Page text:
If our Gen X household looks one generation up, we have one set of boomer parents who ran a law practice for the last 30 years (and still do) who have saved next to nothing for retirement, their house has all sorts of repair needs, and a broken window that lets the cold air in during the winter. The big spender of the couple complains about how expensive the heating bill is. Their home is an empty nest with two occupants, but they have three cars. Two of the three are the same make and model. They did take a transatlantic cruise a few years back, though.

    The other set of boomer parents were public schoolteachers for 30+ years. Both retired over 5 years ago. They have pensions as well as several hundred thousand dollars in retirement and taxable accounts. Their house is in very good shape even though it is more than 100 years old. They don’t work, and spend time with their grandkids.

    With age usually comes maturity, which is probably the key explanatory variable in this issue. But it is definitely not always the case. The behaviors of the first couple above are well documented in the Millionaire Next Door.

  37. Money can’t be saved — it can only be invested. If people think this way, they might make better choices with where they put their money.

    Saving simply implies “not spending.” Investing, in contrast, implies that money is working for you. There’s a difference.

    The same concept applies to time.

    If you don’t address these concepts in your book, do not despair! I’ll mention it in mine (as have other authors)!

    Thanks for the interesting anecdotal observations. I hope your new book is full of them!


    Kent @ The Financial Philosopher

  38. Regarding “it’s all little things” and that the older folks only have big transactions coming out of their accounts: I know that my parents and many in the older generation do not write checks or use a check card for all their little transactions. My parents just take out spending cash once a week or once a month, to pay for groceries, gas and incidentals, going out to eat, or for a big shopping trip (entailing stops at many stores in the mall, for example). I prefer to charge everything on my debit card so I can track all my spending in a more automated way by downloading my statements and sorting things in a spreadsheet.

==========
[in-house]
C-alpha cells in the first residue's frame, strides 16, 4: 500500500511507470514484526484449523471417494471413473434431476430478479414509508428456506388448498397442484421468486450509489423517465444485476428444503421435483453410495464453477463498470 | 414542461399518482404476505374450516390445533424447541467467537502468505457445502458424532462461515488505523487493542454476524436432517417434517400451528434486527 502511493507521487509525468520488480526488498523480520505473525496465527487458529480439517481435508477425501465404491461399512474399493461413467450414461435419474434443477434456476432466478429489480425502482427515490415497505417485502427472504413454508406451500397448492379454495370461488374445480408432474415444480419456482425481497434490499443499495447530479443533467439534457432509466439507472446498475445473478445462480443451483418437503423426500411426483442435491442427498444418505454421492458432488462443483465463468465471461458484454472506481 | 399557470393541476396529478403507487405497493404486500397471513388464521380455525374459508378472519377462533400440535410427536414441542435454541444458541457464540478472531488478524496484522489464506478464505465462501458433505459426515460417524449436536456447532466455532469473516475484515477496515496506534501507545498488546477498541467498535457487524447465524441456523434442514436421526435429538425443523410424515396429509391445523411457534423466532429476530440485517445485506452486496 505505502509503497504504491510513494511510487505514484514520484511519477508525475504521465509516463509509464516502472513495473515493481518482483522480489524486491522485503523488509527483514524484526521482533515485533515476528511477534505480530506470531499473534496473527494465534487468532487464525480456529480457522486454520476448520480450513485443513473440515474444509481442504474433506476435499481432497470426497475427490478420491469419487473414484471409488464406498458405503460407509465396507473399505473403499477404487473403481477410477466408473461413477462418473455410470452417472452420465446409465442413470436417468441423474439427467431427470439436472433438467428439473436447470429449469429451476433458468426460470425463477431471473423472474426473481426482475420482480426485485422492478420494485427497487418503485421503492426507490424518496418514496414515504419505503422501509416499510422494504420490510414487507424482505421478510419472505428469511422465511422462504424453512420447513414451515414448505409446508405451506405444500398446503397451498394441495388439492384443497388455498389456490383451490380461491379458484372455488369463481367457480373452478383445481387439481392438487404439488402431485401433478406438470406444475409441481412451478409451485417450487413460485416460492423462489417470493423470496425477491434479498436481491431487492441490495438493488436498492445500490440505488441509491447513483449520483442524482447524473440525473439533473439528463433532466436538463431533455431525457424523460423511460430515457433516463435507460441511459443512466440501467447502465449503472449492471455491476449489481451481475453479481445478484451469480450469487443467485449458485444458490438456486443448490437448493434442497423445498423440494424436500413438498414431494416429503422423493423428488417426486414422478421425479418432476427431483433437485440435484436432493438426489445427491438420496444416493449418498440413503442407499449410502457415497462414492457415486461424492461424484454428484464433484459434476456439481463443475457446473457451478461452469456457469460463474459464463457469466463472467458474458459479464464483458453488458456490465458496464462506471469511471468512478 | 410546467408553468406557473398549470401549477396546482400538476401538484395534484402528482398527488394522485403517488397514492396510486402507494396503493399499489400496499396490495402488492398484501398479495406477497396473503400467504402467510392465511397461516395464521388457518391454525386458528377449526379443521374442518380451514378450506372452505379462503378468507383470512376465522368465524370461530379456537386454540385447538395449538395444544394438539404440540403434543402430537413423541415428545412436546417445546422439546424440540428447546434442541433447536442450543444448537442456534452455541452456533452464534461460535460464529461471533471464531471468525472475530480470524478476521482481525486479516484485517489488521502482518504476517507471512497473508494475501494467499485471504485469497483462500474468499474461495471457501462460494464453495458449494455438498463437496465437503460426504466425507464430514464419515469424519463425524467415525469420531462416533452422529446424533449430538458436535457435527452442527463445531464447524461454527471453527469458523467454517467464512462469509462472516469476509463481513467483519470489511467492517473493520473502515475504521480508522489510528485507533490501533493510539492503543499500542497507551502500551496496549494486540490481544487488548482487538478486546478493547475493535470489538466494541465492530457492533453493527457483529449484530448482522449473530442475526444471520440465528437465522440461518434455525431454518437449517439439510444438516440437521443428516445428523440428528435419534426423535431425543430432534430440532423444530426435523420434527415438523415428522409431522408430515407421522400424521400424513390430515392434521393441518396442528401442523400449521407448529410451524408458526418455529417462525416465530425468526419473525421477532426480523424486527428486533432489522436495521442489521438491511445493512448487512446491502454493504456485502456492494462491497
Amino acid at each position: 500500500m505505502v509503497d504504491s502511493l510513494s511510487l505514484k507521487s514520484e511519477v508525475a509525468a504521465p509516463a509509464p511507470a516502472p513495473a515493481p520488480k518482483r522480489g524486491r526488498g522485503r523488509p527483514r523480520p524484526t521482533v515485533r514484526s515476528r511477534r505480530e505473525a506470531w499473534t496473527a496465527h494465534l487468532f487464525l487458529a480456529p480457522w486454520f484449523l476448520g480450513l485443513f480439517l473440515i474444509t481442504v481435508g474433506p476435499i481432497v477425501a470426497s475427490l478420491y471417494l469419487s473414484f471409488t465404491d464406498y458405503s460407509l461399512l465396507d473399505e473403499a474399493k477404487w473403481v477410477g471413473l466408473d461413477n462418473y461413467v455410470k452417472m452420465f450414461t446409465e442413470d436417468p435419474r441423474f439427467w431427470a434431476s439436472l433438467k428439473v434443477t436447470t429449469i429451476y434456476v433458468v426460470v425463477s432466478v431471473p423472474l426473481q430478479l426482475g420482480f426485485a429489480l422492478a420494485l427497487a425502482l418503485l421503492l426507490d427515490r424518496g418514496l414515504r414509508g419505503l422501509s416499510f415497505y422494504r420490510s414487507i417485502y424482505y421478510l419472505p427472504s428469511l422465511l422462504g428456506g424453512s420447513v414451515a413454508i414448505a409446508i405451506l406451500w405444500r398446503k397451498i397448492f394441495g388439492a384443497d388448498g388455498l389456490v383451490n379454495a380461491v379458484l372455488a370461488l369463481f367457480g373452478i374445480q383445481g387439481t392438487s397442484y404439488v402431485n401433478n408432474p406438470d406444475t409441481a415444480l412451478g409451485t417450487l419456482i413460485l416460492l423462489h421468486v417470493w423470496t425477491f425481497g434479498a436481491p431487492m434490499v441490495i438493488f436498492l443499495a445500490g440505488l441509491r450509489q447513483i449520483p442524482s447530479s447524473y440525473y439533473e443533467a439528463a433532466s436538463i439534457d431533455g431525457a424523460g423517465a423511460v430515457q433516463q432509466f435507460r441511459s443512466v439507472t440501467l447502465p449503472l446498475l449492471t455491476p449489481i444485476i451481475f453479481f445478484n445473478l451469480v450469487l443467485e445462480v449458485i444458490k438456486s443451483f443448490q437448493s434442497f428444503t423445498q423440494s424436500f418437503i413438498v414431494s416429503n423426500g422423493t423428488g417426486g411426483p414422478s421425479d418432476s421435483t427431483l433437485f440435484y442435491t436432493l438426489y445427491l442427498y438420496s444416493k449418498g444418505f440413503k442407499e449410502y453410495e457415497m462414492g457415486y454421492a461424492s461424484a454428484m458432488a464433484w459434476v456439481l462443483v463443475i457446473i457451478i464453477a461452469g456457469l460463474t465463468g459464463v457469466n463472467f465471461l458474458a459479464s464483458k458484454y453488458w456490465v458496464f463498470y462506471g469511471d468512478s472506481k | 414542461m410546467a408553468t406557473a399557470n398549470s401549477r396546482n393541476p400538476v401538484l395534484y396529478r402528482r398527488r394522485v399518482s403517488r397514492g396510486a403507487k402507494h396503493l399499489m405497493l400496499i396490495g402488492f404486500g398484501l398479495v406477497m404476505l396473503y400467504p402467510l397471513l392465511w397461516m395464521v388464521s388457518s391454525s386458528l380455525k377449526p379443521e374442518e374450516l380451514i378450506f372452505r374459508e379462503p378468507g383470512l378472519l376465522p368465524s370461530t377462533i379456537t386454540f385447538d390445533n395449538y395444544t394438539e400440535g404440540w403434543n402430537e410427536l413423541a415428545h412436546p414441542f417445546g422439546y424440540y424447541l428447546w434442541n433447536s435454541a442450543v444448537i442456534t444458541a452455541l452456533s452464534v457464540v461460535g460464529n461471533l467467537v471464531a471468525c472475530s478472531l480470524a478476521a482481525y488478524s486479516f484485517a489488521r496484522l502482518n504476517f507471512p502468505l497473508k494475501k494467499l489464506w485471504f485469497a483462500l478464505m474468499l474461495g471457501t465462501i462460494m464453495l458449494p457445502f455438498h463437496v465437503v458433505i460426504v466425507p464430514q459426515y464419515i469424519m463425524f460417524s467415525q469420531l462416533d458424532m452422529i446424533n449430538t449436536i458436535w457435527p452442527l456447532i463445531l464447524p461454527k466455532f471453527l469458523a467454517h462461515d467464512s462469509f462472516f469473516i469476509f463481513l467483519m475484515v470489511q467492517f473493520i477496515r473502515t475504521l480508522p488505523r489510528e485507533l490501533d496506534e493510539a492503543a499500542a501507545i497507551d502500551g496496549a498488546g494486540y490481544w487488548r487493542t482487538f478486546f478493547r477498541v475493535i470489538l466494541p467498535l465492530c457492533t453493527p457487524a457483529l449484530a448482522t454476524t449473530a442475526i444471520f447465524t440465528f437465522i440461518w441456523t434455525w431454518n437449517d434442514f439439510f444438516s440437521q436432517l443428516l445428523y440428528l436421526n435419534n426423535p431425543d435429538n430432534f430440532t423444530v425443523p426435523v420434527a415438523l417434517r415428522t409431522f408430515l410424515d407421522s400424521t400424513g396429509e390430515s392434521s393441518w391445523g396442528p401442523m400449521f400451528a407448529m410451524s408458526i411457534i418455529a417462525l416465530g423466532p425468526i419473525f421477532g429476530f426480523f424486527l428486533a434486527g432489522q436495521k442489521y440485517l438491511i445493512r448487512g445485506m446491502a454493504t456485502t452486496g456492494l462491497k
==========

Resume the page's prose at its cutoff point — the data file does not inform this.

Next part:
39. Given my circumstances, I think said teller would probably lump me into the young non-saver crowd. I keep between 1-2K only in brick and mortar checking accounts and have about 70K liquid in online savings.

    I’m about two monthly utility bills away from ridding myself of paper checks entirely. It just isn’t for me, though there is a little piece of mind in knowing that checks will be processed and an electronic copy stored for later access.

  40. Well, back when college used to cost $50 a semester and housing didn’t eat up 50% of your income, I bet it you sure would end up with older people who think they were just more disciplined.

  41. ha ha, this reminds me of when I was little and thought being the bank teller must be the best job because they trust you to be around much money.
    I’m 32 and have been tracking my balances with quicken, etc, for at least 5 years.

  42. My eldest son definitely fits in the “not saving” group. He gets paid and then spends his money – and overspends too. His younger brother is slightly better although he tends to save until he has enough to buy the latest “thing” that he wants.
    My savings record has always been very poor but at 46 I am working hard on this now. I am currently in the middle of a no-spend month (no frivolous spending) and enjoying it immensely. There are far fewer transactions going through on my account, a healthier balance and a warm, fuzzy feeling that I can do this.

  43. I’m not even 20 and I’ve saved a lot, ever since I first started working at 16 I tried to keep at least a 4-digit number in my savings. I used to buy quite a lot of “stuff” before, too, but now I don’t feel like I need anything at all, and limit my purchases to mostly groceries and experiences (concert tickets).

    But, I do seem to be in the minority for my generation, in terms of how much I save :/

  44. “Young” and “old” are not generations!

    I suspect that the generations older than Baby Boomers are heavy savers. They lived through rationing in World War II, and some lived through the Great Depression, and they were shaped by these experiences.

    Boomers (in general, there are always exceptions) have not been savers. Boomers generally spoil themselves, and believe the world revolves around them; they dubbed their parents the “Greatest Generation” and their children the “Next Greatest Generation.” They (again, these are generalizations that don’t apply to all) expect to inherit their parents’ wealth and to be supported by their children (e.g. Social Security).

    Younger generations, X, and even more Y, may not yet be high savers, for reasons others have mentioned already, but I’d bet they are far ahead of where their parents were at the same point. They see the burden that Boomers will leave, and know that they’ll be paying for it, plus trying to cover their own needs.